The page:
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Daimyo was the highest feudal rank or title in Japan between the 12th and 19th centuries. In his position as powerful warlord, the player must lead his clan in order to conquer new fiefs, called Hans, to increase his political and economical prestige and to resist the danger represented by the other feudal Warlords.
Players: 2 - 4
Time: 60 minutes
Ages: 12 and up
Weight: 979 grams
Language Requirements: Game components contain foreign text that does not impact play. Manufacturer's rules are printed in multiple languages (including English).
- 4 daimyo in 4 colors
- 48 bushi in 4 colors
- 3 ronin
- 24 hexagonal fiefs
- 4 player boards
- 48 densho cards
- rules (English, German, French, Dutch, Italian)
Average Rating: 4 in 1 review
This was an interesting game, the rules are simple, but like many games, they sound complex when reading them, but once you begin playing everything becomes elegantly clear. I played with two friends. We took about 10-20 minutes learning the rules, and played two games in under an hour.
The board is made up of hex-tiles. Each player has their own territory and there is a large neutral zone in the center. Each player has a commander piece (their Daimyo) and chips representing their armies (Bushi).
Each turn, each player selects two cards from their hand to play. The cards can move armies, recruit armies, move your commander, change the board by moving existing tiles, or add tiles to the board. The players all play their cards at the same time, and then actions are resolved based on numbers printed on the cards. Combat between two armies is a simple exchange of pieces (if I attack your with 5 army chips, and you have 3 defending, we both lose 3, I take the space with my 2 remaining).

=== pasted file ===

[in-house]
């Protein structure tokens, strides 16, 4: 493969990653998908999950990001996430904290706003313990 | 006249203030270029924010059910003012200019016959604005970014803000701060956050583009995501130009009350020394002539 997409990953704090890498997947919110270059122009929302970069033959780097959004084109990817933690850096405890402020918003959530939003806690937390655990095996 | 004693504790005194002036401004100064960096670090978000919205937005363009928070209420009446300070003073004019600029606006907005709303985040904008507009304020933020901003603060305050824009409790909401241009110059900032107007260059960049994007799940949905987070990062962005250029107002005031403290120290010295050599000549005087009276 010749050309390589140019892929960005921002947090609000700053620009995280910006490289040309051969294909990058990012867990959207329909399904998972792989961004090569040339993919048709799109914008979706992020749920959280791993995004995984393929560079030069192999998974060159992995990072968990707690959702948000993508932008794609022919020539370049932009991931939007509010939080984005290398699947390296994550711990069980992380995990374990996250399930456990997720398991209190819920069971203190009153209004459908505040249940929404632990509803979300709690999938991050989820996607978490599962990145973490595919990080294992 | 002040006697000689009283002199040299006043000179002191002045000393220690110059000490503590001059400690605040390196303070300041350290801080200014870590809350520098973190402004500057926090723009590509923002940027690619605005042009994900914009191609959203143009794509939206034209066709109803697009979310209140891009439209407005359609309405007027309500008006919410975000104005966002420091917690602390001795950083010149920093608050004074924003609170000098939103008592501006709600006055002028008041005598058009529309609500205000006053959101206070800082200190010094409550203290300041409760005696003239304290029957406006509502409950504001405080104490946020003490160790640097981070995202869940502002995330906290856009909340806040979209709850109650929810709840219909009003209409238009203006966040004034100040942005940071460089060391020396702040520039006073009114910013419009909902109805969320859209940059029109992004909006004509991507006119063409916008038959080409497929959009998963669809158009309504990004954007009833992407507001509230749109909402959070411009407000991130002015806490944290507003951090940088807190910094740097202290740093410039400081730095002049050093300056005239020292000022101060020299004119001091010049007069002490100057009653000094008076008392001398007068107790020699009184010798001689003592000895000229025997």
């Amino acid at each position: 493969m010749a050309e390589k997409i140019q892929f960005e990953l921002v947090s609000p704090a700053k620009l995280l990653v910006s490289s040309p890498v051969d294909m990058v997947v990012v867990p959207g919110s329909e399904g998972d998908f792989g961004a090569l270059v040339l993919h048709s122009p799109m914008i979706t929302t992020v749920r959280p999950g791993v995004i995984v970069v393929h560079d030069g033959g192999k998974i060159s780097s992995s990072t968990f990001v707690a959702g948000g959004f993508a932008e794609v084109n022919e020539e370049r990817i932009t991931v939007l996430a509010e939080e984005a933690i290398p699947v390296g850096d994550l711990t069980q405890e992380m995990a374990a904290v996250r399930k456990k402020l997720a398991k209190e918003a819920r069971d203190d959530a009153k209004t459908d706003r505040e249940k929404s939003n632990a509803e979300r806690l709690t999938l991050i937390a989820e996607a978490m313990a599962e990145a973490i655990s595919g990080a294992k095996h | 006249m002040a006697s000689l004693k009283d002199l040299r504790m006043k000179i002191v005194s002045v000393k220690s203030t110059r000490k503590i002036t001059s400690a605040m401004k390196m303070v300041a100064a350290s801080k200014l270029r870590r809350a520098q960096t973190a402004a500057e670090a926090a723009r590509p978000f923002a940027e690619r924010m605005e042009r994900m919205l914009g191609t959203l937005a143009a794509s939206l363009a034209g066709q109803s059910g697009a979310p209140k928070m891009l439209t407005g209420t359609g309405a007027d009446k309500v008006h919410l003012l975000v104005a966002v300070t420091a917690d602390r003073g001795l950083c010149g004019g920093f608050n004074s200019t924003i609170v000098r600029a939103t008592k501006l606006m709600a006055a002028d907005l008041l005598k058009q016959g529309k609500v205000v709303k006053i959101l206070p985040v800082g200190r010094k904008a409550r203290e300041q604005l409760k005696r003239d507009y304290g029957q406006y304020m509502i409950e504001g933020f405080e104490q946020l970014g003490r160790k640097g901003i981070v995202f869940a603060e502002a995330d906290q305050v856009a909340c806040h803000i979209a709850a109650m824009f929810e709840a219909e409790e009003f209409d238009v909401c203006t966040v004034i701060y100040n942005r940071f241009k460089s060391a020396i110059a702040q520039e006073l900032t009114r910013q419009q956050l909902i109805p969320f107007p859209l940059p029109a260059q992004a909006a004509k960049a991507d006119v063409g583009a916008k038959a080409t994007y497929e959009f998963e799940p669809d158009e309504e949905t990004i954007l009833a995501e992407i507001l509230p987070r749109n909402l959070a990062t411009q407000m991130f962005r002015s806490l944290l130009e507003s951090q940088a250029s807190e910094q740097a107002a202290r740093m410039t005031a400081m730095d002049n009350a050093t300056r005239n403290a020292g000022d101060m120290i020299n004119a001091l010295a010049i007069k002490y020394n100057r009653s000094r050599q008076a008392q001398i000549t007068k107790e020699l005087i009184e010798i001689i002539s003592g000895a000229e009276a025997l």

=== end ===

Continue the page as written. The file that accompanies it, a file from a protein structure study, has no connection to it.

Victory is by either killing one opponent or by occupying spaces belonging to each of your opponents.
There are two very interesting parts of the rules.
- First, there is the idea that you can change and adjust the board as you play. This means you can try to defend by reducing the tiles connected to your own territory (and get opponents to fight each other). You can also use this ability to 'steal' opponents' territory tiles and occupy them.
- Second, when you play the cards, they are not discarded, but rather are passed to other players. Meaning, if you play a particularly 'good' card, it will end up in the hand of one of your opponents. This becomes a new layer of strategy, because you can also choose which card you play goes to which player.
In general, I liked the multiple layers of strategy in the game. It is a good game and one I play to play again. Also, we only played the basic rules, I hear very good 'things' about the advanced rules.
I have only two complaints
- The victory condition to kill just one opponent's Daimyo (commander piece) 'feels' odd when you have three players. In both our games, victory came very suddenly because someone made a foolish mistake (having their Daimyo piece within striking distance of any enemy force).
- You will never get non-gamers to play this. It looks and sounds very complex. Don't buy this unless you have a group of serious players willing to try something with a lot of layered strategy